It was won by a team of personalities. Manny was being Manny, Big Papi was clutch, and Bronson Arroyo was in cornrows. Curt Schilling was forging a legend with his bloody sock when he could pull himself away from calling in to local radio shows.

Damon was one of those leading personalities. Popular in the clubhouse and the stands, his moniker for the team – “The Idiots” – was embraced by Red Sox fans everywhere. But he was more than just long hair and a caveman beard. Batting leadoff, he finished in the AL top ten in hits, walks, and runs. His two home runs, one a grand slam, helped clinch Game 7 of the ALCS and seal the history-making series against the Yankees.

Had Damon never done another thing in his life, he would have been revered in Boston and throughout New England. He could have retired on the spot and made a living doing endorsements, signing autographs, and simply being Johnny Damon.

I grew up outside Philadelphia, and I remember Tug McGraw. Tugger was a Philadelphia institution after he retired, appearing in commercials and getting a regular gig with a local TV station. He was everywhere – and Tug never even won a World Series! Imagine the life Damon would have had!

But Damon wanted to keep playing. I don’t begrudge him for that. In fact, he wanted to keep playing for a while, more than the three years the Red Sox were offering. Scott Boras, Damon’s agent, was asking for five years or more. With the Boston front office in relative disarray after the resignation of Theo Epstein, Boras wasn’t getting it. The Yankees swooped in and offered four years. What was a guy to do?

Damon did the unthinkable.

Just months after famously saying, “I could never player for the Yankees,” Damon was looking for a barber so he could conform to New York’s dress code. He said about his decision, “They [the Yankees] showed they really wanted me… I tried with Boston.” And then, in classic Damon fashion: “I wasn’t quite sure what happened.”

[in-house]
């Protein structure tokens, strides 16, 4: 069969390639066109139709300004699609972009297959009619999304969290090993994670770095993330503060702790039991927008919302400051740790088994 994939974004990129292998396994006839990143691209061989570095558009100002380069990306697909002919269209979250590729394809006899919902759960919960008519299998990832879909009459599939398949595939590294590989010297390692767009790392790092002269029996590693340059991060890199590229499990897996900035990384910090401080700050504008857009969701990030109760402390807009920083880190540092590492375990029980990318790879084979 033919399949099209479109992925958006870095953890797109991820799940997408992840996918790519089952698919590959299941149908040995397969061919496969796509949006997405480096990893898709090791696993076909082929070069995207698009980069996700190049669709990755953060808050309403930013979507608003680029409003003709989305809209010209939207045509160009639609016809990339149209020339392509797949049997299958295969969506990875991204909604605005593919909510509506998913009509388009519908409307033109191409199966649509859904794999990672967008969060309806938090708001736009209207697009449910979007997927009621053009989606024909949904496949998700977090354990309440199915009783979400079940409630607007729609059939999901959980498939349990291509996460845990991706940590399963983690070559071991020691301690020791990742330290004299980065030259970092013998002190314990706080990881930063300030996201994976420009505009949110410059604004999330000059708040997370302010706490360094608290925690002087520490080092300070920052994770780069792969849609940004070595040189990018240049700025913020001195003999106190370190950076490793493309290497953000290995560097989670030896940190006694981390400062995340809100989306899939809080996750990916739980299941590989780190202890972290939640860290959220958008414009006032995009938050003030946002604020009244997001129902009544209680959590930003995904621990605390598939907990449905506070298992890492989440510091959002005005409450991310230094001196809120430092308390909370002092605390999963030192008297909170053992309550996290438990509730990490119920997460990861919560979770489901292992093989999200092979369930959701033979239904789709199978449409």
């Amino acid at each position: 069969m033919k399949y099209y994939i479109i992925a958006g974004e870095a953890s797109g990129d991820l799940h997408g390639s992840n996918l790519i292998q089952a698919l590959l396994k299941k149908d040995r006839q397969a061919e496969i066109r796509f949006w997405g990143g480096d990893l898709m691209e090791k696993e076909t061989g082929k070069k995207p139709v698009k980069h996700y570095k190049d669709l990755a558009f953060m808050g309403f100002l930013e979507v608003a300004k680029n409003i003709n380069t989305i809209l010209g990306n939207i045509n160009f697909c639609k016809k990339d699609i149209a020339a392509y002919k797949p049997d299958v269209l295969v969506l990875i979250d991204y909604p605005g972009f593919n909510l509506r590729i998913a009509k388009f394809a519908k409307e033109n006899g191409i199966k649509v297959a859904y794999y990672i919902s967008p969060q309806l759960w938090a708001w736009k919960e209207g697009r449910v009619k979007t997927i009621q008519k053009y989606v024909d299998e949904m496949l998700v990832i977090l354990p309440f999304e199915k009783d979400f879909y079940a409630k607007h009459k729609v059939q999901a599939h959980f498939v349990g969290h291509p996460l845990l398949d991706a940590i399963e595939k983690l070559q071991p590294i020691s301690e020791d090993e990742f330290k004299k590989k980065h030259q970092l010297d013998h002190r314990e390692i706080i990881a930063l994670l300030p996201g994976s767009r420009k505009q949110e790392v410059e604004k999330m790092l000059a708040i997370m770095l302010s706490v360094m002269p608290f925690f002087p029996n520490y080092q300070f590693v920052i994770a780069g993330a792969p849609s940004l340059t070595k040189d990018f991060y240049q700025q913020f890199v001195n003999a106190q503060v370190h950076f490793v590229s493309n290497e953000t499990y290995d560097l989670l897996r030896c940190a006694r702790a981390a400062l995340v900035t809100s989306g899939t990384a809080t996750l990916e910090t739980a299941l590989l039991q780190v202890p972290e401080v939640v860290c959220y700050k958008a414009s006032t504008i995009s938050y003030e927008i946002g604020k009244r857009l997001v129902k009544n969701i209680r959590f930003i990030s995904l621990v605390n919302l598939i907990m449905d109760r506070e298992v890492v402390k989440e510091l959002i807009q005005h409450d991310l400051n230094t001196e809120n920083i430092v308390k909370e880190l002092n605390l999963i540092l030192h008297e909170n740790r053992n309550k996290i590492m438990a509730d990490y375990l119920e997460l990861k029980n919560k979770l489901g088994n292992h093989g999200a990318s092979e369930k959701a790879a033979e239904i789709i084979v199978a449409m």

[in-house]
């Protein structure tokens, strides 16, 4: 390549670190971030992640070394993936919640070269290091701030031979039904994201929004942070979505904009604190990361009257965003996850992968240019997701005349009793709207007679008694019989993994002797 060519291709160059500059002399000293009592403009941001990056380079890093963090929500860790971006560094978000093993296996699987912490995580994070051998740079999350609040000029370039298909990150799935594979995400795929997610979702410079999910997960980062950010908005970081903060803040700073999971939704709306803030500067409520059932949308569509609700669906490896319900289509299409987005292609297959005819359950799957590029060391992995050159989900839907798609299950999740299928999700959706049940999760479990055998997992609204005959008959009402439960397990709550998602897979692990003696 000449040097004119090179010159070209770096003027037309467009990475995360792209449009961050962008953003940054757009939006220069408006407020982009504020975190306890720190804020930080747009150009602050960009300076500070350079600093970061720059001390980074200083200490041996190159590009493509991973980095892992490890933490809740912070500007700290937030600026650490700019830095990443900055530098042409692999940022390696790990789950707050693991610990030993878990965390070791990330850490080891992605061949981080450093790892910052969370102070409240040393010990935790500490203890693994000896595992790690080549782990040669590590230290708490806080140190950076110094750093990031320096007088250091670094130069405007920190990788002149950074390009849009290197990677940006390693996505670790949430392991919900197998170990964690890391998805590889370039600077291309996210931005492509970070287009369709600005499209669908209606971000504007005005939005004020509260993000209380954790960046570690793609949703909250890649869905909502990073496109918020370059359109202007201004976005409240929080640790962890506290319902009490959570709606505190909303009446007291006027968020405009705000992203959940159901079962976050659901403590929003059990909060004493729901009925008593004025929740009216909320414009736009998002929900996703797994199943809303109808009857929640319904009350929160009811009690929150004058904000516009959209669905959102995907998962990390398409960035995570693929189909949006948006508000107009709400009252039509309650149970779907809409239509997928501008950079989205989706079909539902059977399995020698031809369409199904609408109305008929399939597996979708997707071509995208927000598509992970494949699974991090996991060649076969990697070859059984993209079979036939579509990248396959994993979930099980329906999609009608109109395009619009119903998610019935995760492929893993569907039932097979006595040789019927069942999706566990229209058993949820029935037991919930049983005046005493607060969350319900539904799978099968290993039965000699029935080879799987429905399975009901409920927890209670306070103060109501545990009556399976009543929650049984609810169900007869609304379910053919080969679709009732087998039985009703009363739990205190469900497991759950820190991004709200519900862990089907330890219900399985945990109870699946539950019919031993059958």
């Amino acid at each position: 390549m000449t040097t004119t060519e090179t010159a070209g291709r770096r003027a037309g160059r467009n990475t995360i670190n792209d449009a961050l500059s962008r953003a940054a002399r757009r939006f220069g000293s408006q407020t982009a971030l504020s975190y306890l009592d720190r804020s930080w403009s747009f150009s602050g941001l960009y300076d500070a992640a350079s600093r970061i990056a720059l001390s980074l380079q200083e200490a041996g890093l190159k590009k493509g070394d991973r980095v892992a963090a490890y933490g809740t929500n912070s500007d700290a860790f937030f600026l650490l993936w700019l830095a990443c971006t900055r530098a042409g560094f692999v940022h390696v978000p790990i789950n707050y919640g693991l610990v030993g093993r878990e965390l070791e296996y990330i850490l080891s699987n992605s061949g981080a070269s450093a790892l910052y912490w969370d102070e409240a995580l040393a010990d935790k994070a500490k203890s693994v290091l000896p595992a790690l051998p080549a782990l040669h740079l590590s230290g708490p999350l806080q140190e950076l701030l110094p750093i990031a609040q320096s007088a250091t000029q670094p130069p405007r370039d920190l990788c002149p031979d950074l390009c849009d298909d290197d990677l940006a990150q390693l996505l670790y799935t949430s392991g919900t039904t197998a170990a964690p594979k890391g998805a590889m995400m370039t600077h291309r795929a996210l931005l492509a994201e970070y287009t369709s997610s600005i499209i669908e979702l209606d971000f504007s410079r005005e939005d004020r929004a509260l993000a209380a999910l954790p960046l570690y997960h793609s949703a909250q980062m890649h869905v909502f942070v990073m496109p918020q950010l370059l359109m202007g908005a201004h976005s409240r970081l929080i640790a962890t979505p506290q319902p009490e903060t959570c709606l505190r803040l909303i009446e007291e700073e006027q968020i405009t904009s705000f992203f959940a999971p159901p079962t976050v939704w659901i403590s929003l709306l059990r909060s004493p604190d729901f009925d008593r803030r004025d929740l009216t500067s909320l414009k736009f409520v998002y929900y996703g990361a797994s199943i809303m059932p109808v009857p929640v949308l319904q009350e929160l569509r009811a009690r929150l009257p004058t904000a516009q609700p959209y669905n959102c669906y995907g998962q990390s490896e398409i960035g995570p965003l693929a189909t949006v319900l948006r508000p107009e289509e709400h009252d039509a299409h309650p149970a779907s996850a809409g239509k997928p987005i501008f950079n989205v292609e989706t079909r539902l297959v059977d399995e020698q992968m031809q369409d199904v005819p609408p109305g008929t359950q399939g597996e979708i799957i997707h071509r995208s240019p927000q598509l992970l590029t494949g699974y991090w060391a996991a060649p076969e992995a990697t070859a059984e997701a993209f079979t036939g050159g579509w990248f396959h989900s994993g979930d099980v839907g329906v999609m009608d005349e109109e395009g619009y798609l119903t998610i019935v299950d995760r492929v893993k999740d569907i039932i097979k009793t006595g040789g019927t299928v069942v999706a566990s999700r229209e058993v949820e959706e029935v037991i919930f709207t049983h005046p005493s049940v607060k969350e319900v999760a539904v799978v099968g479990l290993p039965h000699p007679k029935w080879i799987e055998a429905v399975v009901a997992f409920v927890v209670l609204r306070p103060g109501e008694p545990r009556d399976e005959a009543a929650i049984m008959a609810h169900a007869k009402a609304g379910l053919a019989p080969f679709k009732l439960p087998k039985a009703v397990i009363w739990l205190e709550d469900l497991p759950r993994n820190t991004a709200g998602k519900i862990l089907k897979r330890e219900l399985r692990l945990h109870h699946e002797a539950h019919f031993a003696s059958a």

To a fan base where the Red Sox are religion, Damon’s desertion was blasphemous. Discussions of years and dollars did nothing to explain away the betrayal, even in this modern age of sports as a business.

Red Sox fans weren't shy when Damon returned to Fenway

When Damon returned to Fenway Park as a Yankee in May the following season, he was met with an outpouring of vitriol that only Judas would have known, had he ever played center field. Red Sox fans made it quite clear to Damon that they didn’t want him anymore, ever.

Fast forward four years to the end of his Yankee contract. Damon is richer, and he won a world series in New York. Still, I imagine he’s come to the private realization that it was nothing like the title in Boston. It was historic in that it was a championship, but it wasn’t an achievement that changed the psyche of city, if not an entire region. It’ll get him invited back for Old Timer’s Day at Yankee Stadium, but he’ll be just a role player, not a marquee attraction.

This off-season, Boras bungled Damon’s negotiations and misinterpreted the market for his client. He kept Damon in the news in all the wrong ways until the sad merry-go-round stopped with the Tigers. Detroit was “where I wanted to be, from Day 1,” said Damon. Really? I mean, really?

In watching all of this unfold, and reading Damon’s comment, I couldn’t help but think. If there were a place Damon should have always been able to return, a ballpark that always should have welcomed him, it was Fenway Park. Whether his trademark locks were flowing as he rounded third or he crept across the grass with the aid of a walker, Damon would have always been at home with Red Sox fans.

I could picture Damon throwing out first pitches for years, visiting the Sox television booth to offer absolutely nothing of substance but a smile and fond memories. He’d be doing commercials for products he couldn’t comprehend and companies he couldn’t pronounce. No one would care.

When Damon passed away, we would have wistfully recalled a season that changed anyone who experienced it. We’d have talked about the man who bestowed upon us “The Idiots.” We would have recalled a grand slam that, by then, we’d probably say actually left Yankee Stadium.

Instead, he’s just that guy who played center field before Coco Crisp. And he has no one to blame but himself.

Written by sportsinbriefs

February 22, 2010 at 11:11 pm